You have reached your limit of free articles this month.

Enjoy unlimited access to myAJC.com

Starting at just 99¢ for 8 weeks.

GREAT REASONS TO SUBSCRIBE TODAY!

  • IN-DEPTH REPORTING
  • INTERACTIVE STORYTELLING
  • NEW TOPICS & COVERAGE
  • ePAPER
X

You have read of premium articles.

Get unlimited access to all of our breaking news, in-depth coverage and bonus content- exclusively for subscribers. Starting at just 99¢ for 8 weeks

X

Welcome to myAJC.com

This subscriber-only site gives you exclusive access to breaking news, in-depth coverage, exclusive interactives and bonus content.

You can read free articles of your choice a month that are only available on myAJC.com.

Trump tries something new: Sounding ‘presidential’


Tuesday night proved once again the biggest impediment to Trumpism is none other than Donald Trump.

The proof was in the negative: The president’s first address to a joint session of Congress was most striking for its departure from so much of his usual rhetoric, and consequently how well it was received. The substance was pretty much the same as what we’ve become accustomed to hearing from Trump: Build the wall, rebuild our infrastructure, enforce our immigration laws, promote law and order domestically, cut taxes, make trade more “fair,” destroy ISIS but otherwise take a step back from the world stage, put people back to work.

What was different was the style. There were no cheap shots at opponents, no shots at the media. There was very little bragging, replaced by calls for unity. The speech was most reminiscent of his brief remarks shortly after the election was called. When he does this, he catches people off-guard — to his benefit. (If you had Trump saying the words “Black History Month” before “Make America Great Again,” please email me your Powerball picks.)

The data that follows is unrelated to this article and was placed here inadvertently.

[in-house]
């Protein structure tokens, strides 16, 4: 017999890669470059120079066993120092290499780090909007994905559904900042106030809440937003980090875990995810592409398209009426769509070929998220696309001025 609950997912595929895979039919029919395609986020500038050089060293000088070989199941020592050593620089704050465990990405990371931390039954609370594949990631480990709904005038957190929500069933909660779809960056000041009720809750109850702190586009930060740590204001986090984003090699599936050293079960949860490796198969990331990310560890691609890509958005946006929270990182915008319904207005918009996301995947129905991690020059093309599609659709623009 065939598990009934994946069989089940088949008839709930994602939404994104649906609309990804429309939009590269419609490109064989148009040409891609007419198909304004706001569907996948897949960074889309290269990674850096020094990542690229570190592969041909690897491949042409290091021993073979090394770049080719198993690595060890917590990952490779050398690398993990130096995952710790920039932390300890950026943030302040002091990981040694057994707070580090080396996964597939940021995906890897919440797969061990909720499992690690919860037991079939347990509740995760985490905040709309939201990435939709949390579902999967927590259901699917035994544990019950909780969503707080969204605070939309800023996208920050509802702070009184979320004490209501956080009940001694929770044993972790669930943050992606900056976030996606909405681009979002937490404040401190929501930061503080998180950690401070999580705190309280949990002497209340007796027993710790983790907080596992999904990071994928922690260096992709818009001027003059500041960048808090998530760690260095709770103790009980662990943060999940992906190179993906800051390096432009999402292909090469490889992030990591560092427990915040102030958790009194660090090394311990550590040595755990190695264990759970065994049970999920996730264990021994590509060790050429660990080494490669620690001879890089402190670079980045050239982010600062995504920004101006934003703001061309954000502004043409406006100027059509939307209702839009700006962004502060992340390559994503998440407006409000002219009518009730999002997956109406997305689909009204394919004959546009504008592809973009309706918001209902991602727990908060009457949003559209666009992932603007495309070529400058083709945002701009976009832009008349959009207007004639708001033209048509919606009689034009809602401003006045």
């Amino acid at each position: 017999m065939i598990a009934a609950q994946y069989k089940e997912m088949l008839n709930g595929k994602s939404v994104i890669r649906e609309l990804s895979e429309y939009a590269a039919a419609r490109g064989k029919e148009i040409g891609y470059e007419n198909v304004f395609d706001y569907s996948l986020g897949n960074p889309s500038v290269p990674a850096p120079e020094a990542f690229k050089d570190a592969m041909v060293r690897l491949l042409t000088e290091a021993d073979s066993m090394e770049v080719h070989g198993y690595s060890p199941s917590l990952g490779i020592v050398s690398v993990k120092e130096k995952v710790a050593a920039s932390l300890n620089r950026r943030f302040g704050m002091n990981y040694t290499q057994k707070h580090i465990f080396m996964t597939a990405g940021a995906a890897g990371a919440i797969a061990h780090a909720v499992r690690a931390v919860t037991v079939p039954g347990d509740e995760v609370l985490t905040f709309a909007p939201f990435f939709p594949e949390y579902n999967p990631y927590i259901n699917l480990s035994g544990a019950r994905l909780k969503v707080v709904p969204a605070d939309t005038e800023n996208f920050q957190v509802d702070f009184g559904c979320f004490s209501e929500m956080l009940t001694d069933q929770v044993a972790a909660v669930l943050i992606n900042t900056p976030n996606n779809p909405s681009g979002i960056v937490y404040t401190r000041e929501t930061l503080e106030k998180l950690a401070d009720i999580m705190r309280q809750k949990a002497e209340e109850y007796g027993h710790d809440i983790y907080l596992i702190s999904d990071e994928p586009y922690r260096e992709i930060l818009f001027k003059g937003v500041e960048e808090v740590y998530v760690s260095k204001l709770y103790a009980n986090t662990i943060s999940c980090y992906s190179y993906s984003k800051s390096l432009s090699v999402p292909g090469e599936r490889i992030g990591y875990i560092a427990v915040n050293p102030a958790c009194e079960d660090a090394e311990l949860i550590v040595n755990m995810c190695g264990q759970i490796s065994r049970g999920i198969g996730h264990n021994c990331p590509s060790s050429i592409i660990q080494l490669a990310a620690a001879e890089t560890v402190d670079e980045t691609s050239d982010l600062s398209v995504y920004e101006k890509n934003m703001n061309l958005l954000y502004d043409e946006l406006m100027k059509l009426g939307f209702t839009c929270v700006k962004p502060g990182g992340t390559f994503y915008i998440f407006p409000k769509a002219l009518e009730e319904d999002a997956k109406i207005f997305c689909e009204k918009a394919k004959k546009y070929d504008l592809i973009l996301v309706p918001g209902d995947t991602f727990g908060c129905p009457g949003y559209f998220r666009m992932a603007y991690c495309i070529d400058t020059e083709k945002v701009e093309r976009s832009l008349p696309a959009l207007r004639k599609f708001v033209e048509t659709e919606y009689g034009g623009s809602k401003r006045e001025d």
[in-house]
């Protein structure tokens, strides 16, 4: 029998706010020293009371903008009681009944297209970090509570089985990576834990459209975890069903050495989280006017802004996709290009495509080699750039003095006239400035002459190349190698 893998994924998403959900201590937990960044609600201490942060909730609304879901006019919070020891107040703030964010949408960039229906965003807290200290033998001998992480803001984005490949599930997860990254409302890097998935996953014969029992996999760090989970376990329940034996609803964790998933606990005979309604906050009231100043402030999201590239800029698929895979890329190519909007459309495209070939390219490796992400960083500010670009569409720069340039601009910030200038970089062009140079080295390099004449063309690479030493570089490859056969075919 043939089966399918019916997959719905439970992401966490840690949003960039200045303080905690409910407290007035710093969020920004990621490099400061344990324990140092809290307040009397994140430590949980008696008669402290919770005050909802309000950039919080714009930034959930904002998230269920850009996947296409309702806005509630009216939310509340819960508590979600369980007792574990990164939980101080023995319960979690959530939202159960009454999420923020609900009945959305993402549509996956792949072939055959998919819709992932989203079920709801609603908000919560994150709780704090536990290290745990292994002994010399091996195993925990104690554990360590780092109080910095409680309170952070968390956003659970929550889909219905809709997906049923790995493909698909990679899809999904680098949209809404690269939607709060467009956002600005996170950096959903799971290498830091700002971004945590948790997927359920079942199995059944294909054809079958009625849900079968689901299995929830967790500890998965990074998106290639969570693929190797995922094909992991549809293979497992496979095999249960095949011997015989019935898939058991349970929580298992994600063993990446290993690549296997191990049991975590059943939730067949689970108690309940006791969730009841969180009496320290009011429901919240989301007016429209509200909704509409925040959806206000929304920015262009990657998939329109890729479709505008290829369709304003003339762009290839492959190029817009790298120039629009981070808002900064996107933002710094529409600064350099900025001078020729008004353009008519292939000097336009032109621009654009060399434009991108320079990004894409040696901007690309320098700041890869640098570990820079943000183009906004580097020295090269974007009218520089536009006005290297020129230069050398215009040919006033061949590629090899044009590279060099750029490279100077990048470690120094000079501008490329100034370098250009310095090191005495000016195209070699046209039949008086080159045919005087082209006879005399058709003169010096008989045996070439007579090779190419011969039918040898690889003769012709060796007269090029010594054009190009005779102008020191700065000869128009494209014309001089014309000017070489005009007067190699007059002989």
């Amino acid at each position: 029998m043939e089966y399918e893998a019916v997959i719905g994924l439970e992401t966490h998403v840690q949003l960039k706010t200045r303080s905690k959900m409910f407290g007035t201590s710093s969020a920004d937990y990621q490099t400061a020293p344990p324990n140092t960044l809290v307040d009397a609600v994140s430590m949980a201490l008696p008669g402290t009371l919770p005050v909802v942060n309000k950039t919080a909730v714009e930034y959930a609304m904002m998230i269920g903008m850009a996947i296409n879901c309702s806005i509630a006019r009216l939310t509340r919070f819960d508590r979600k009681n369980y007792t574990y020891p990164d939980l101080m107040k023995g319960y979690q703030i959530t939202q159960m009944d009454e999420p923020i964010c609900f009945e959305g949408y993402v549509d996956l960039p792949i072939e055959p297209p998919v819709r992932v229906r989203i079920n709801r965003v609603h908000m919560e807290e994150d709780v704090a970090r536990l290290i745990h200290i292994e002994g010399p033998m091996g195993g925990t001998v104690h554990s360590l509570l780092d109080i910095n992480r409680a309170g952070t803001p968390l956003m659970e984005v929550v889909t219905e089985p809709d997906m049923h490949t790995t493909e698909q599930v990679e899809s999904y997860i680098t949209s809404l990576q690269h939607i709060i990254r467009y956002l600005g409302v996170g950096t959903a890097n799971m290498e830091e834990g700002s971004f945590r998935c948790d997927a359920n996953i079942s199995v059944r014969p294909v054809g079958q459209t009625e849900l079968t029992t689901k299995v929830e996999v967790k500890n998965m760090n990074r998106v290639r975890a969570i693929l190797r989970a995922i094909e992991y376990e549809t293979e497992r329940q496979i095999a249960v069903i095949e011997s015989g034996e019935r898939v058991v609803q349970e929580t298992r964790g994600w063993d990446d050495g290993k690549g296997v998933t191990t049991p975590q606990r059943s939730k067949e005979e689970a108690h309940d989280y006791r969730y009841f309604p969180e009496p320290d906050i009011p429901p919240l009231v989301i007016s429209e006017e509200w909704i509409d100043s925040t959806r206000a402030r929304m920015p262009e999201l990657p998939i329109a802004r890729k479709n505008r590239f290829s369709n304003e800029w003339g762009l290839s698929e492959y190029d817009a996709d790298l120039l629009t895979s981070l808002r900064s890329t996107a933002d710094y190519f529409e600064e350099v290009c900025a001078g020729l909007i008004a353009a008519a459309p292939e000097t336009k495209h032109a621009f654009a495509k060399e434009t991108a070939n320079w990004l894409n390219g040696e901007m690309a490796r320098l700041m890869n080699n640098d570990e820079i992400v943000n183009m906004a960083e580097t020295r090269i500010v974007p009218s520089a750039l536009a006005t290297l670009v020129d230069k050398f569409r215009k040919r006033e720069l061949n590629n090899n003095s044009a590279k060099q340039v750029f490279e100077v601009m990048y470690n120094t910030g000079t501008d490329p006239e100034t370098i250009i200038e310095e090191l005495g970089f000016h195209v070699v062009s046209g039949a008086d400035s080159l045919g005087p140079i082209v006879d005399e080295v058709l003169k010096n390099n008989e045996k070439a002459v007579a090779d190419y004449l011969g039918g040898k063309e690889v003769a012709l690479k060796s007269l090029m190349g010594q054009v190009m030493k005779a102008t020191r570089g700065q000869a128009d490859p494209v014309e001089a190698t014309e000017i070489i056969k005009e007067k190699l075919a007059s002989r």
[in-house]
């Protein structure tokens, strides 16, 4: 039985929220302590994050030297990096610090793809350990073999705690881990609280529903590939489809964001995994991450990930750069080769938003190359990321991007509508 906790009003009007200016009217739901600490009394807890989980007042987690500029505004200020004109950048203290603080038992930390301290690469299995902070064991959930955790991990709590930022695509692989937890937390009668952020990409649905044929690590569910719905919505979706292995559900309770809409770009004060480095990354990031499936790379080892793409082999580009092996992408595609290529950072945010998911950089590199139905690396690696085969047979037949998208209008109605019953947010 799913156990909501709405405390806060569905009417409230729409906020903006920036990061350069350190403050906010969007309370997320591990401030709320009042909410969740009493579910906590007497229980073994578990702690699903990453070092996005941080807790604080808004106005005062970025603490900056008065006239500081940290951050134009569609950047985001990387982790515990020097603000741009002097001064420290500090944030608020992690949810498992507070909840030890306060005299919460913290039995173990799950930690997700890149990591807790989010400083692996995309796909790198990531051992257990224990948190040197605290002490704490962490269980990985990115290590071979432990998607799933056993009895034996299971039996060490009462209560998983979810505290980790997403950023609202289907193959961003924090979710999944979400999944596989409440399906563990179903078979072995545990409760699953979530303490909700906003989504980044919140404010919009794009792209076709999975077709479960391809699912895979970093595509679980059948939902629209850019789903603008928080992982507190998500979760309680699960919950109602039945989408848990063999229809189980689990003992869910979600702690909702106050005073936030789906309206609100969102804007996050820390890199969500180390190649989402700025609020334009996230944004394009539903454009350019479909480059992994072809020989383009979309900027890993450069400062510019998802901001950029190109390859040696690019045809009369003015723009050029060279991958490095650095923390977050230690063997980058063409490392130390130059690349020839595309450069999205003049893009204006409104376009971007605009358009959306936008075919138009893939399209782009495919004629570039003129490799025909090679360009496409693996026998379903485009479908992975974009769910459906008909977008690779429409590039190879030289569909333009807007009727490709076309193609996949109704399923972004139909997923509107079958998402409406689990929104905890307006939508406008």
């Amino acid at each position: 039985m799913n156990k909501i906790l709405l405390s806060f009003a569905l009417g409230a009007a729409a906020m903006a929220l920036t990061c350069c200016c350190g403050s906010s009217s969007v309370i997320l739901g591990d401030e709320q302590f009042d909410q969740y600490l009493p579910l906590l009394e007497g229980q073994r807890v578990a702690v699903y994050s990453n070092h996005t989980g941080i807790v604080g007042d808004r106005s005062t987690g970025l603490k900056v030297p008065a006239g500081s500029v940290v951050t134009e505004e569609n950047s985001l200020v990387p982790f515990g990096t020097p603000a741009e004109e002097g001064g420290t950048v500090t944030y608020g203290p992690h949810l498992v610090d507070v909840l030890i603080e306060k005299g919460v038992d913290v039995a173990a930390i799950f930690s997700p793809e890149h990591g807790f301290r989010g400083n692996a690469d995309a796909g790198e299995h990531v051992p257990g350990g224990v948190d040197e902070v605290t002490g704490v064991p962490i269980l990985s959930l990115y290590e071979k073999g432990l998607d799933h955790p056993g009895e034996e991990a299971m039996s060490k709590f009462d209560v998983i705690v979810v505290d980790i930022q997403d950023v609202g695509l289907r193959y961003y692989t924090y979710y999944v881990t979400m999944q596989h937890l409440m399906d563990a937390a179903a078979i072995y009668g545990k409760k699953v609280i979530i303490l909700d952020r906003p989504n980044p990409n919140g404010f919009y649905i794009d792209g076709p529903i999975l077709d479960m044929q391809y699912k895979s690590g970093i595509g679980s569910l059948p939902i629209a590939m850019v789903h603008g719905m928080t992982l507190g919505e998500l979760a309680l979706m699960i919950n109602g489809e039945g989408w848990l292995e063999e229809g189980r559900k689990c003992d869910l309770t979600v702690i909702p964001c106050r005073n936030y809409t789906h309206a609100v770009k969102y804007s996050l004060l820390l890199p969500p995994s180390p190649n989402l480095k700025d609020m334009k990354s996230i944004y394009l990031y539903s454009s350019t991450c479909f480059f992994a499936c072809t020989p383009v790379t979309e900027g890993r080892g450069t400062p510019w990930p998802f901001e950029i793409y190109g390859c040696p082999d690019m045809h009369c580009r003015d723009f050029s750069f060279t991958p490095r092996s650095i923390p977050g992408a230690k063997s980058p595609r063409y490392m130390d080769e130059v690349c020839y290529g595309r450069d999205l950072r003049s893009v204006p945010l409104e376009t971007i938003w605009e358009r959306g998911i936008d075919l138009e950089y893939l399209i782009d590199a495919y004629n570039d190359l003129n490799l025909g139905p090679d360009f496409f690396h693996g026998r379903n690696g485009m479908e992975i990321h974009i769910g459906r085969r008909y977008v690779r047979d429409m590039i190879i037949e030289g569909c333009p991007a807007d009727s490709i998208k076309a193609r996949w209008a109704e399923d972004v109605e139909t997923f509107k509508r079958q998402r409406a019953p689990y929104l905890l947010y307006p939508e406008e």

This is not to say everyone — on the left or the right — will have agreed with Trump. There was orthodoxy as well as heresy for conservatives in particular. But his delivery was far more “presidential,” as most people understand the term, than a lot of what we’ve seen from him. It was the kind of speech that can win him allies rather than enemies.

Some people seem to think the paeans to being “presidential” are a distraction, or even a ruse to get Trump to stop being Trump. I don’t even want Trump to get his way on every issue, but I have to think the best way for Trump to fulfill his agenda would be to sound, stylistically, a bit more like a conventional politician.

Trump at his best, and Tuesday night was a pretty good example of that, puts people off-balance just enough to keep them from uniting against him. Trump at his worst gives people an excuse to oppose him.

There is reason to believe Trump is finally settling into the job. The past week or so has been much calmer and more normal than the first few weeks of his presidency. The key for him will be maintaining that.